Decisions about whether to raise fares or cut service or about the geography of transit expansion have enormous bearing on who has access to affordable transportation. Thanks to Title VI, the Federal Transit Administration requires recipients of federal transit funding to comply with a series of requirements that strive to limit negative impacts on communities of color. However, as we conclude in our recent report, "Inclusive Transit:
It places primary emphasis on the nature and functions of product markets, and includes the study of factor markets and the role of government in promoting greater efficiency and equity in the economy. This portion of the AP Economics course will be divided into five units.
We will examine some methodological questions in economics, and cover such concepts as scarce resources, unlimited wants, and tradeoffs in decision-making.
We will analyze the different economic systems--market, command and traditional--that have been used to answer the questions of what to produce, how to produce and for whom to produce.
Finally, this unit will introduce the student to the economic way of thinking. Describe and analyze the "economic way of thinking" 2. Describe the methodology used in economics 3. Graph and interpret data 4.
Graph and distinguish between inverse, direct and zero relationships 5. Graph and distinguish between constant and variable relationships 6. Identify the conditions that give rise to the economic problem of scarcity 7.
Define Opportunity Cost 8. Identify the Opportunity Costs involved in various courses of action 9. Construct a Production Possibilities curve from sets of hypothetical data Analyze the significance of different locations on, above or below a Production Possibilities Curve Identify the three economic questions every economic system must answer Compare and contrast the economic philosophies of Adam Smith and Karl Marx Describe and analyze the economic goals of different economic systems Analyze the advantages and disadvantages of different economic systems days The laws of Supply and Demand are the absolute fundamentals of economics; as President John F.
In this unit, we will learn that Supply and Demand curves are models for human behavior, and we will learn to analyze the determinants of Supply and Demand and the ways in which changes in these determinants affect Supply and Demand curves.
Emphasis will be placed on the process by which equilibrium price and quantity are determined and the impact of government policies such as price floors, taxes, tariffs and quotas.
In particular it is important to be able to make the distinction between movements along the curves and shifts in the curves themselves. Describe the behavior of buyers and sellers in a competitive marketplace 2. List and explain the determinants of Demand 3.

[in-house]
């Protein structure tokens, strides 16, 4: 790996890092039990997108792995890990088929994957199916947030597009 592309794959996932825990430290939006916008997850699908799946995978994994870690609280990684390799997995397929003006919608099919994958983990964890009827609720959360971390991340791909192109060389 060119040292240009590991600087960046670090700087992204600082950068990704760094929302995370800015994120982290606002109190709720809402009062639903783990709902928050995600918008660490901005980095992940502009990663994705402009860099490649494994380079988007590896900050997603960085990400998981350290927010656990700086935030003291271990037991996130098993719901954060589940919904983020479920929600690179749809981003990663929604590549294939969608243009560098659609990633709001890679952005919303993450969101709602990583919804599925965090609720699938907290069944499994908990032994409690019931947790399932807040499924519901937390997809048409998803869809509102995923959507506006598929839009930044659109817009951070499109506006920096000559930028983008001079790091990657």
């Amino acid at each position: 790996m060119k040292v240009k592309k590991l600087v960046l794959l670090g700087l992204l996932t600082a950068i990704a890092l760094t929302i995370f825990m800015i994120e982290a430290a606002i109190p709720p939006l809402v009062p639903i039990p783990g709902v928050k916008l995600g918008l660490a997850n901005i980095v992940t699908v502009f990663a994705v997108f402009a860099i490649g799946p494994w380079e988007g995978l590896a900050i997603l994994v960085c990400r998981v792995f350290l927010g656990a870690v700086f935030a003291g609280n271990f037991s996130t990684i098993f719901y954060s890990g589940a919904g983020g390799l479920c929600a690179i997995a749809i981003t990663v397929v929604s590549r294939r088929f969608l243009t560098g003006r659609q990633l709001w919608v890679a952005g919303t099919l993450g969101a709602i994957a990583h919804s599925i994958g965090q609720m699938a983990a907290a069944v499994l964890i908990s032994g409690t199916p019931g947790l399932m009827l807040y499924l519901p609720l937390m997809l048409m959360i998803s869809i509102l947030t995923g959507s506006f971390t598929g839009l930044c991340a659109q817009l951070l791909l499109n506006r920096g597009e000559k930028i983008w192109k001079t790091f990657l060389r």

List and explain the determinants of Supply 4. Define and distinguish between the Income and Substitution effects 5. Draw a graph of a Supply and Demand schedule from data 7. Determine what Equilibrium price and quantity will be when given the Demand and Supply data for a good 9.
Differentiate between a "change in demand" and a "change in quantity demanded" Differentiate between a "change in supply" and a "change in quantity supplied" Analyze factors and situations that cause Supply and Demand curves to shift Predict the effects of changes in the prices and quantities of Substitute and Complementary goods on the equilibrium price and quantity of a good Explain shifts in the Supply and Demand curves based on changes in Supply and Demand Define Price Elasticity of Demand Distinguish between Elastic and Inelastic Demand Explain the factors that tend to make Demand Elastic or Inelastic Determine the Elasticity of a good at different prices based on changes in Total Revenue Explain the factors that make a good Elastic or Inelastic Define and distinguish between a Normal and an Inferior good Define Price Ceilings and Price Floors The Latest TEA News.
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November 14, The Missouri Times: Gov. Parson appoints Eric Schmitt as next attorney general AP: Treasurer Eric Schmitt will become Missouri attorney general.
Apr 12, · But the White House and others who promote the myth are manipulating statistics in a way to convince women that they are the victims of systematic societal . Governor Malloy stressed ‘Connecticut fairness’ and equity in annual address.
in Hartford, Conn. (AP Photo/Jessica Hill) In his final State of the State Address on Wednesday morning, Connecticut Governor Dannel P.
Malloy said he hopes for the creation of a “fairer, Connecticut Fairness means we take care of one another. Fairness, on the other hand, is defined as the quality of having an unbiased disposition.
It is the characteristic of being just to everyone, of treating them without discrimination or partiality. It is the absence of prejudice. In this lesson, you will learn about the relationship between criminal justice and social justice. Additionally, this lesson applies the concepts of justice to wider notions of equity and fairness.